My virtual workspace has always been an office within my house. Now that everyone is virtual, I’m sure that is not the case for most people. Yet having a virtual workspace to call your own is very important for effectiveness, productivity, and mental health.
Working virtual is not new. I had my first virtual workspace in 1996 working for Dow Chemical. The job was located in Midland, Michigan, but we had relocated to Albany, New York. It was an experiment both for me and for my supervisor. We had to get creative to make things work. The most important thing I needed was a good office professional to help me, and I was lucky to have one. Yet, the one thing I needed to find a way to overcome was the ‘out of sight, out of mind’ mentality. People forget about you if you are not seen.
In 1996, video meetings were not yet supported by technology. So, for most meetings I found myself being the only one on the phone while everyone else was in a meeting room, sharing donuts and coffee as a team. In order to ‘put’ myself in the room, my office professional printed out my headshot and attach it to the seatback of a chair placed in front of the office phone. This way, I obtained a physical presence. Nowadays, this is achieved through the video conference call. My point is, we had to get creative to achieve things that were normally achieved in person.
If you now find yourself in a situation where virtual workspace is a challenge, let’s get creative. Here are some tips for creating and maintaining your virtual workspace.
If you are lucky enough to have a home office, by all means, utilize it to the fullest degree that you can. Many people now complain that although they feel isolated working from home, they also feel as if they never leave work. If this is the case for you, make sure you set a boundary around the hours that you work. Outside of those hours, walk out of the office and close the door. Leave work at work. Act as if you have not left your office and transported yourself home to the rest of your life. No one will set these boundaries for you. You have to do it.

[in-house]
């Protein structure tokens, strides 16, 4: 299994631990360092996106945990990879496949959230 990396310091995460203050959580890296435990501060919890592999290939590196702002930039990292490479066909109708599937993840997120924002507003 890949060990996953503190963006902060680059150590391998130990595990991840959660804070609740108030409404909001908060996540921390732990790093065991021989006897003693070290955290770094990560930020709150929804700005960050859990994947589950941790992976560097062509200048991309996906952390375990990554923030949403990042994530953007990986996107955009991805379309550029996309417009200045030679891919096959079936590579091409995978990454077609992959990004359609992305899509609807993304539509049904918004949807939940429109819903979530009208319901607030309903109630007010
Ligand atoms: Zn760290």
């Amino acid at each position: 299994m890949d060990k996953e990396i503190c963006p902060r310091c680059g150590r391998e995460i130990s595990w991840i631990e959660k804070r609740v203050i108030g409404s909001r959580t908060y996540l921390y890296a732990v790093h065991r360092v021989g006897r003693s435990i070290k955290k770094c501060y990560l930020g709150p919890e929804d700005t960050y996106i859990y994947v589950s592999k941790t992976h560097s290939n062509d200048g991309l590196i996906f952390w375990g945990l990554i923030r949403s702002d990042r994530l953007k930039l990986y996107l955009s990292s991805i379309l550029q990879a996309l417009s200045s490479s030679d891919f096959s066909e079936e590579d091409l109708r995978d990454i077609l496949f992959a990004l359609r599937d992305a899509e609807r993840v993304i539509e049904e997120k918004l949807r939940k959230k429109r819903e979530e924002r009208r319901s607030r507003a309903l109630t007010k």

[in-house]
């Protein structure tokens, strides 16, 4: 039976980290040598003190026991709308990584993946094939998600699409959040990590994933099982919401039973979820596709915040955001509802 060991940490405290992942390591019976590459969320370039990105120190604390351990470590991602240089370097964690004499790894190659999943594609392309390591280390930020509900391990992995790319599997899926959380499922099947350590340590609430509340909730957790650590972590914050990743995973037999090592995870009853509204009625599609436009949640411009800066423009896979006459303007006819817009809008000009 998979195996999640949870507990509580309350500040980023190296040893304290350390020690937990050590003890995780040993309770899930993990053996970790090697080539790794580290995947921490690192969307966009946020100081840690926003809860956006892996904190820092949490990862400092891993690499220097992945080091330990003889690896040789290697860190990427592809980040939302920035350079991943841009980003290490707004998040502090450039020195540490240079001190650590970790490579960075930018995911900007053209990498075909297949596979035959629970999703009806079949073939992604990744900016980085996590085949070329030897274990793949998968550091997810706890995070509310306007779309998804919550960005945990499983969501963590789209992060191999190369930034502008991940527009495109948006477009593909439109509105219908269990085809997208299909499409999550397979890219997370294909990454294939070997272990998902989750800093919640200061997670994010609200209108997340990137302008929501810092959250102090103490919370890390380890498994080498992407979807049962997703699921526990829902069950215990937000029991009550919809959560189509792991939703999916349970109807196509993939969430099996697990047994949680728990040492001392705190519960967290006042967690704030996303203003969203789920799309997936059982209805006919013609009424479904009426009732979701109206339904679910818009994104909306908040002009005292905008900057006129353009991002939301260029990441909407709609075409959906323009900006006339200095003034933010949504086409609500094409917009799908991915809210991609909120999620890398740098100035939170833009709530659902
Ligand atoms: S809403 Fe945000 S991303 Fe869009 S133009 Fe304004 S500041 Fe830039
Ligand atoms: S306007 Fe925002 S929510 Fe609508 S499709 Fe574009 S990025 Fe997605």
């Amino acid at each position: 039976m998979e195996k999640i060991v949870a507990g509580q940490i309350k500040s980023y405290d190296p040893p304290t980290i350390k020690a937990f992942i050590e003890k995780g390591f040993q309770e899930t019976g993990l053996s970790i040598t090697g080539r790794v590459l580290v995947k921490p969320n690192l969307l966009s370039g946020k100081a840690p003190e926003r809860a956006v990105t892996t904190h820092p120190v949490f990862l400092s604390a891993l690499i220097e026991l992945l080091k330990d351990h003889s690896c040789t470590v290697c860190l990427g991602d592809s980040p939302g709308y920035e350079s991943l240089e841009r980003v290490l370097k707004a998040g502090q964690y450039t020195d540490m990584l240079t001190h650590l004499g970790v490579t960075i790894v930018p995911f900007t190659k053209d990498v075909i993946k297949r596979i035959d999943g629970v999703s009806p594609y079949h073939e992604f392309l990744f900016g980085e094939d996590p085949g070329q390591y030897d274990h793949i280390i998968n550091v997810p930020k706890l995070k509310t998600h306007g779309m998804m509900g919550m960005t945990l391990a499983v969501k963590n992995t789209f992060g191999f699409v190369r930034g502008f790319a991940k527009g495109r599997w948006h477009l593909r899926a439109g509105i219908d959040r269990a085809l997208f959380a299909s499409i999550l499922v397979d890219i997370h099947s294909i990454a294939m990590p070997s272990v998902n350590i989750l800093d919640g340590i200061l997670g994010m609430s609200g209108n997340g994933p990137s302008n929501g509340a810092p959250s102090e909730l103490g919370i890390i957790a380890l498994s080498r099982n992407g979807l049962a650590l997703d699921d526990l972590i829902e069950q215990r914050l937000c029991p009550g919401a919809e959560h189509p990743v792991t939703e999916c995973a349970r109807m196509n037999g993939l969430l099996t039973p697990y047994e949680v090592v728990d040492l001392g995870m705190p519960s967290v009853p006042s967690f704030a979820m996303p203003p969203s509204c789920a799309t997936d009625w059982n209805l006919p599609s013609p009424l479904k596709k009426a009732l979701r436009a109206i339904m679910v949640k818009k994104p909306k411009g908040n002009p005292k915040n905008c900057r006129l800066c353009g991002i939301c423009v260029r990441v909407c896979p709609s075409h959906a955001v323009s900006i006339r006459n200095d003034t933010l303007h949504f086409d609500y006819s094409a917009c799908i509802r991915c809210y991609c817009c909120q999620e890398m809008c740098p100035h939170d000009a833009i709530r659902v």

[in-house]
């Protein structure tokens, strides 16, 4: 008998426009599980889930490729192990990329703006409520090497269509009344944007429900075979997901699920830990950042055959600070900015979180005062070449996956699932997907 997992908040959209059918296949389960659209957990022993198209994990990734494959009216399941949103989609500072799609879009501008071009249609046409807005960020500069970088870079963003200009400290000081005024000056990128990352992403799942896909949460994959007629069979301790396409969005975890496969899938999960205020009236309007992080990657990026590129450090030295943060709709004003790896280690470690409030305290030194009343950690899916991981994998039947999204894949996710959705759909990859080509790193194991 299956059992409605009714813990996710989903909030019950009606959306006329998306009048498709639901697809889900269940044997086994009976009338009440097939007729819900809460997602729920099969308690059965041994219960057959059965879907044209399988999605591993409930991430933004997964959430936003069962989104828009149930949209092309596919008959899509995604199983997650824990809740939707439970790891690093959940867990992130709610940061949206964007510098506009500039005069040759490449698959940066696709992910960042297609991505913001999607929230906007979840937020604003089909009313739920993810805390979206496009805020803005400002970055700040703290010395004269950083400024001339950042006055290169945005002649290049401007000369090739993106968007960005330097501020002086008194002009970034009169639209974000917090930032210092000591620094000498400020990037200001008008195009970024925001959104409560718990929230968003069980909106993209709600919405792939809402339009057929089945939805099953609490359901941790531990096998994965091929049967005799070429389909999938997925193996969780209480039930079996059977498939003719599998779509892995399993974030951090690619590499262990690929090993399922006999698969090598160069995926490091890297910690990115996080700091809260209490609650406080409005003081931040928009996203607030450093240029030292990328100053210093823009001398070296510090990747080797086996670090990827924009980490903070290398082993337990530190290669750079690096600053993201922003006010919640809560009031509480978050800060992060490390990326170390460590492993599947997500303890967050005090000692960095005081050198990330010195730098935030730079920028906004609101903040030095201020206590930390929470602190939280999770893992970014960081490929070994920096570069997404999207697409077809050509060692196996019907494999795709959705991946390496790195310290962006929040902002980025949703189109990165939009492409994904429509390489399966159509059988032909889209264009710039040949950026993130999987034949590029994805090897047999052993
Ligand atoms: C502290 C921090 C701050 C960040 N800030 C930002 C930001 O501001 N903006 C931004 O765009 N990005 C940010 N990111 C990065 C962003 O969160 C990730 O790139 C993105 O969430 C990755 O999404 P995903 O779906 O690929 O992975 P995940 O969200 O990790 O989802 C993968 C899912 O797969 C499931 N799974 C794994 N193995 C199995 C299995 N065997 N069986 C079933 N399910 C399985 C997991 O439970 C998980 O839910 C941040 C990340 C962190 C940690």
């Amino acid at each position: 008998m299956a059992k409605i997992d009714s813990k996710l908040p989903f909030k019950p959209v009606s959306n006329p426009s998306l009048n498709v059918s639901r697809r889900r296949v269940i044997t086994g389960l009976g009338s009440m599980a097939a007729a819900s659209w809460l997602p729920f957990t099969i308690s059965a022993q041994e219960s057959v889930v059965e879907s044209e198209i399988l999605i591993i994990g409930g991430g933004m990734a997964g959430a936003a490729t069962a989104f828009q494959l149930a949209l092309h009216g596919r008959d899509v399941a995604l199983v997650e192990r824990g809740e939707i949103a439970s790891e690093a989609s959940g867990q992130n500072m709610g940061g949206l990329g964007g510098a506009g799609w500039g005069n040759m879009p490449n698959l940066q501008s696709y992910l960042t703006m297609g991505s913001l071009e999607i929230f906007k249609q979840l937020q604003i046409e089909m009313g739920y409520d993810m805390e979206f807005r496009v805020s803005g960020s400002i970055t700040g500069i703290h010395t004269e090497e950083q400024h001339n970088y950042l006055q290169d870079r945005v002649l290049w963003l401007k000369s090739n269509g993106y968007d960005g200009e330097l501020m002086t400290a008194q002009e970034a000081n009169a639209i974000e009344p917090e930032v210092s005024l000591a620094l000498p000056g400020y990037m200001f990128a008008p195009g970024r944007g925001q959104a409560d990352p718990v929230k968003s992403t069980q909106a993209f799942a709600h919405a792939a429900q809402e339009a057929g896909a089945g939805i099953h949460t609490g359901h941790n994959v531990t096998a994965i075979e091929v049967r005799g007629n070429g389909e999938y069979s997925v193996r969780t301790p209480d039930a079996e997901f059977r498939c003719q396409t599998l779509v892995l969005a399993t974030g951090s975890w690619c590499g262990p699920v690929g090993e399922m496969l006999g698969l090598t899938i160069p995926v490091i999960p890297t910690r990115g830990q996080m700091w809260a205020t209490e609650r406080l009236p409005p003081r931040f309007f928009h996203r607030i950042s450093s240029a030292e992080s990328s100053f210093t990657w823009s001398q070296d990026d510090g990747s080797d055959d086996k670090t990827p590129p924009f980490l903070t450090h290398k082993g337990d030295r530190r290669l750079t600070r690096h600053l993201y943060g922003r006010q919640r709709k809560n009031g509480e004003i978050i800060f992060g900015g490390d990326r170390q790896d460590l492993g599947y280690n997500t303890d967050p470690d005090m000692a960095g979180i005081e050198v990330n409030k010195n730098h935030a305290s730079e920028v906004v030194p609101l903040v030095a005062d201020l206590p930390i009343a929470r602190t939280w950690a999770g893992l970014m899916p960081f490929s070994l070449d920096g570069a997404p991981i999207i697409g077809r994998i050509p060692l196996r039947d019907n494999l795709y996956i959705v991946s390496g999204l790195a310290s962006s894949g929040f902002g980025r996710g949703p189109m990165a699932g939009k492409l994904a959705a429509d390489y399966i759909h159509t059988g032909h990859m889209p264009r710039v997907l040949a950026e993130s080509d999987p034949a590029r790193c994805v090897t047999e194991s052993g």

Kitchen Table or Counter
If you, like multitudes of others, have found that the only option is the kitchen table, then claim your space. Determine which part of the table is yours and layout your work items at the beginning of your day, and pack them up at the end. This will create your alternative to ‘closing the door’. Again, you need to set boundaries around your work time.
If no one else is going to use the kitchen table or countertop, then claim that as your designated workspace for now. You can still leave your computer and other work items in place, but continue to set a time to shut down.
Convert a Bedroom
When I’ve traveled and taken my ‘office’ with me, I frequently use an unused bedroom of the house I’ve rented as my virtual workspace. If you are lucky enough to have an extra bedroom or another room of the house that can double as an office, you’re all set. All you need is a table surface, a chair, and some good lighting. I’ve even used the bed as my extra work surface, spreading my projects in piles neatly on top of the comforter. I would not, however, recommend using the bed as your seating position for a video conference. It just doesn’t give the right visual appearance for a professional meeting.
Find a spot under the stairs
This is one of my favorite creative ideas. Look for any nook or cranny you find to call your own. The underside of stairwells is typically unused space. They can be quite cozy and perfect for a small table surface, or even a table height built-in shelf. With a little ingenuity and perhaps some extension cords you’ve got electricity and lighting as well!
Find a closet
This idea wins the prize in my eyes. This picture is actually from a client of mine. She has four children, with three below the age of five. As you can imagine, she needs a space with a door but does not have the extra bedroom or office space in her home. Her handy husband took a closet below the stairs and made a tiny little office space for her. As you can see, she has lighting and electricity, and her desk space is in front of the chair. Now she can actually close the door and get some privacy for work now and then.
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